This won't hurt a bit…How do you show that you consistently provide high quality clinical care both as an individual doctor and member of a team? How do you provide convincing evidence of your performance that justifies you as being fit to practise? And how do you achieve this in a way that is not too burdensome?Revalidation will now be more stringent that ever. You might need help gathering information so that your evidence is sufficiently robust and objective, presenting it so that addresses the fields in the General Medical Council's document. You'll need to make sure you match your portfolio with what is expected in your specialty area.This book helps you to sustain your energy in gathering and reviewing evidence of your day-to-day performance at work so that you are recertified and relicensed with ease, whatever future revisions are made to the revalidation process. By suggesting proactive and structured methods, this book offers easy to comprehend ways to guide you through the evidence cycle, with many examples in both clinical and non-clinical fields. It is ideal for primary care and hospital doctors preparing for revalidation, including trainee doctors. Appraisers, and trainee appraisers in trusts, deaneries or general practice will find the guidance invaluable, as will appraisal leads in healthcare organisations and those with responsibility for quality assurance of appraisal as part of clinical governance or regulation.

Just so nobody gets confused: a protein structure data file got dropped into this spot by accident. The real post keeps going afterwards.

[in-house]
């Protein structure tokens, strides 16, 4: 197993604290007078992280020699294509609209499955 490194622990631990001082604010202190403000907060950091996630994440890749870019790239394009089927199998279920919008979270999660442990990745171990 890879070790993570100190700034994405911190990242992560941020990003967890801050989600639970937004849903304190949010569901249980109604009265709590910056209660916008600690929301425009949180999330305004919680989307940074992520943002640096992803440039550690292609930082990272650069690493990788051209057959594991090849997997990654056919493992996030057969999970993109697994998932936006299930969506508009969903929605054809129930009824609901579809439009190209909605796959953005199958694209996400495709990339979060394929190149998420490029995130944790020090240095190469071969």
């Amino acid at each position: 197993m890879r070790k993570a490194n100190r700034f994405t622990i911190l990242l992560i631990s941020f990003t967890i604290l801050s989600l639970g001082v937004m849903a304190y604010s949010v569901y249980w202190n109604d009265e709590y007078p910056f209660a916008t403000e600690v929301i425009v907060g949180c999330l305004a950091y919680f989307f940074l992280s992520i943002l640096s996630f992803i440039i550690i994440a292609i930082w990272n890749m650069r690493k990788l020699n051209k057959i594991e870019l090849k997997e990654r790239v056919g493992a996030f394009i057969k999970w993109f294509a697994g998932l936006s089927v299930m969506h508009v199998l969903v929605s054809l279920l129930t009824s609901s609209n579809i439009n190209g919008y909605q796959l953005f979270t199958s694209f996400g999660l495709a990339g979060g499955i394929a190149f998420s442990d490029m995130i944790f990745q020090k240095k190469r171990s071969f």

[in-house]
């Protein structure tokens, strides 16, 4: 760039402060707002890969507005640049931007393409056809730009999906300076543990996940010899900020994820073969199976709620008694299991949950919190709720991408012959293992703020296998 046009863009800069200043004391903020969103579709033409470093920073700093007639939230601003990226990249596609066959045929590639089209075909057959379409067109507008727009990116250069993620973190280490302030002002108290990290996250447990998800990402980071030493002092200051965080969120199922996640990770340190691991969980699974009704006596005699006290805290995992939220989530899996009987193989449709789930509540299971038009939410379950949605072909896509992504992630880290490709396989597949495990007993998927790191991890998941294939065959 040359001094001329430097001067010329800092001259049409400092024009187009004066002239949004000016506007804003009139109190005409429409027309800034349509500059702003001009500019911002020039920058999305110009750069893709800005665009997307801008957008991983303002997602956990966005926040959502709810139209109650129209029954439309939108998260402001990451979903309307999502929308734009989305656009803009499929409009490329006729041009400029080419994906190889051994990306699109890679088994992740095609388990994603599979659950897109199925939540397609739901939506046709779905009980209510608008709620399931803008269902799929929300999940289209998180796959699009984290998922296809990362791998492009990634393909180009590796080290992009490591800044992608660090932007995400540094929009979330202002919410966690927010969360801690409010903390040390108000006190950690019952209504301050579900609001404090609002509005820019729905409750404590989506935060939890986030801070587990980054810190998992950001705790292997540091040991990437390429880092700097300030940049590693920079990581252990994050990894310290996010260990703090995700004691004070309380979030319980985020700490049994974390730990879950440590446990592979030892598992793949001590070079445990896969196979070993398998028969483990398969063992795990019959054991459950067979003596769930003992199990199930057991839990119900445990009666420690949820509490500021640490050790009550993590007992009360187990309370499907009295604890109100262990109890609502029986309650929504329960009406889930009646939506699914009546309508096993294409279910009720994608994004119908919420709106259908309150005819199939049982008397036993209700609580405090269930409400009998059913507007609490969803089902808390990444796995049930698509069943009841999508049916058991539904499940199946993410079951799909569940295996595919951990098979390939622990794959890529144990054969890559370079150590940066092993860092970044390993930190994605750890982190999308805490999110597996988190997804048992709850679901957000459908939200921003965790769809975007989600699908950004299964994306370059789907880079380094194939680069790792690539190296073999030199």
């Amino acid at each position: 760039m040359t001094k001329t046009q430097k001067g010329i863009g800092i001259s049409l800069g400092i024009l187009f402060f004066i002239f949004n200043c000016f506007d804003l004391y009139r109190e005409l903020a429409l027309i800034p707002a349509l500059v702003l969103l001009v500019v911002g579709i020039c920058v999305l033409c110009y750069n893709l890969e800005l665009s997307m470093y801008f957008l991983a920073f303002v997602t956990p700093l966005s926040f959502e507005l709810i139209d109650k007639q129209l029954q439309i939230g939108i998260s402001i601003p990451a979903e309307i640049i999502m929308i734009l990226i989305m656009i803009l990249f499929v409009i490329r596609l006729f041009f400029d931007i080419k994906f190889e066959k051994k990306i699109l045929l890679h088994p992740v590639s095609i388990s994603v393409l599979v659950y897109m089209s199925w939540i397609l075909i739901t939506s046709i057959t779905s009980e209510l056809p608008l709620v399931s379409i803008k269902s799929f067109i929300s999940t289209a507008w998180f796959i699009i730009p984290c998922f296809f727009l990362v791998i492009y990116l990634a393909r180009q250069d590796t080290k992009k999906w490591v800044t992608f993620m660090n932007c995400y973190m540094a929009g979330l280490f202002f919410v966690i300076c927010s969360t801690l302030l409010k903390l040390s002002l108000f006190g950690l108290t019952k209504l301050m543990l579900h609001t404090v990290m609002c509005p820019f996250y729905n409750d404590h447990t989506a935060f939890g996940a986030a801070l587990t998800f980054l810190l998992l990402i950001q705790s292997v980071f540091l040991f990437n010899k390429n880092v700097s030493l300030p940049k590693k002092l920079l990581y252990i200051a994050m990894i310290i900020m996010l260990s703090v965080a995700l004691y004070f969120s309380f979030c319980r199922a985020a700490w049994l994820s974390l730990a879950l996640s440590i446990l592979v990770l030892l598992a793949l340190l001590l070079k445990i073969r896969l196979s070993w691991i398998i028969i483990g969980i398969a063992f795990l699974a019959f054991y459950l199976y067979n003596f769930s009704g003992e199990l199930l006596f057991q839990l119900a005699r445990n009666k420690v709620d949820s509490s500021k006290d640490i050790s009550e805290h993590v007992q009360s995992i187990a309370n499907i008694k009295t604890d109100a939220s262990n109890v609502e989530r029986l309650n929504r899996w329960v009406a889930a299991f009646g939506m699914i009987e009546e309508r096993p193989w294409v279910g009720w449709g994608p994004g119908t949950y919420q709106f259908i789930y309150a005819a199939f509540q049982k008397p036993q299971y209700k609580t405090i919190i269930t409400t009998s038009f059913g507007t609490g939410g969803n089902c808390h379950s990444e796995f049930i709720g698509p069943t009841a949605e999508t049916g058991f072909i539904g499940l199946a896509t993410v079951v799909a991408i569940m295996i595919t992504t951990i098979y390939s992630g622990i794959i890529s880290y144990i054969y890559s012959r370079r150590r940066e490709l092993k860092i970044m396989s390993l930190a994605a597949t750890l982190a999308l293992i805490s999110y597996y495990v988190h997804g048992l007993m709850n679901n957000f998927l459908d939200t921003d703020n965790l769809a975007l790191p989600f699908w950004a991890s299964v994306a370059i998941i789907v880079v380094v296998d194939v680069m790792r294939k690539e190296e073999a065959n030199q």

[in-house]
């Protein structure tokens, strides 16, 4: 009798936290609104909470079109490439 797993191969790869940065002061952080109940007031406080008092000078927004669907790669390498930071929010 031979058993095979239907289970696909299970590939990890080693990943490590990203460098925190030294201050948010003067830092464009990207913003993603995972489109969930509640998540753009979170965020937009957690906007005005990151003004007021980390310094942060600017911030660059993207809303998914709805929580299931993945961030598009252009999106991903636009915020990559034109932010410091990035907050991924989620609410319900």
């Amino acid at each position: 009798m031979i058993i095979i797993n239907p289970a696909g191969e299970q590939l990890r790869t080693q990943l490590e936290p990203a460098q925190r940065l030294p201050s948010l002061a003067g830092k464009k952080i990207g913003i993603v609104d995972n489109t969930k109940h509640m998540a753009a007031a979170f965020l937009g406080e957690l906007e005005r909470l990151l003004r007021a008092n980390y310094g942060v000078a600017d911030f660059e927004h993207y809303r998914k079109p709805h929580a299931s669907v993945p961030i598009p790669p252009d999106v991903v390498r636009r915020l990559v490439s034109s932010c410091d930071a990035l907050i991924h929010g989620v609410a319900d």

Contents: Part 1: Collecting your evidence. Getting ready for revalidation - an introduction. How to prepare for appraisal and revalidation. How to identify your professional development and service needs. What to learn? Making the most of your appraisal. Part 2: Demonstrating the standards of your practice. Providing evidence of your competence and performance. Demonstrating that you provide good clinical care. Demonstrating that you maintain good medical practice. Demonstrating your good relationships with patients. Demonstrating how well you work with colleagues. Demonstrating your high standards in teaching and training. Demonstrating your probity. Demonstrating your high standards in research. Affirming your health status. Part 3: Demonstrating your performance in various work settings and areas of practice and responsibility. As a generalist clinician. In management. Addressing complaints. As an employer. As a multidisciplinary team leader. In an academic post. As a GP with a special interest. As the owner of healthcare premises. In patient involvement.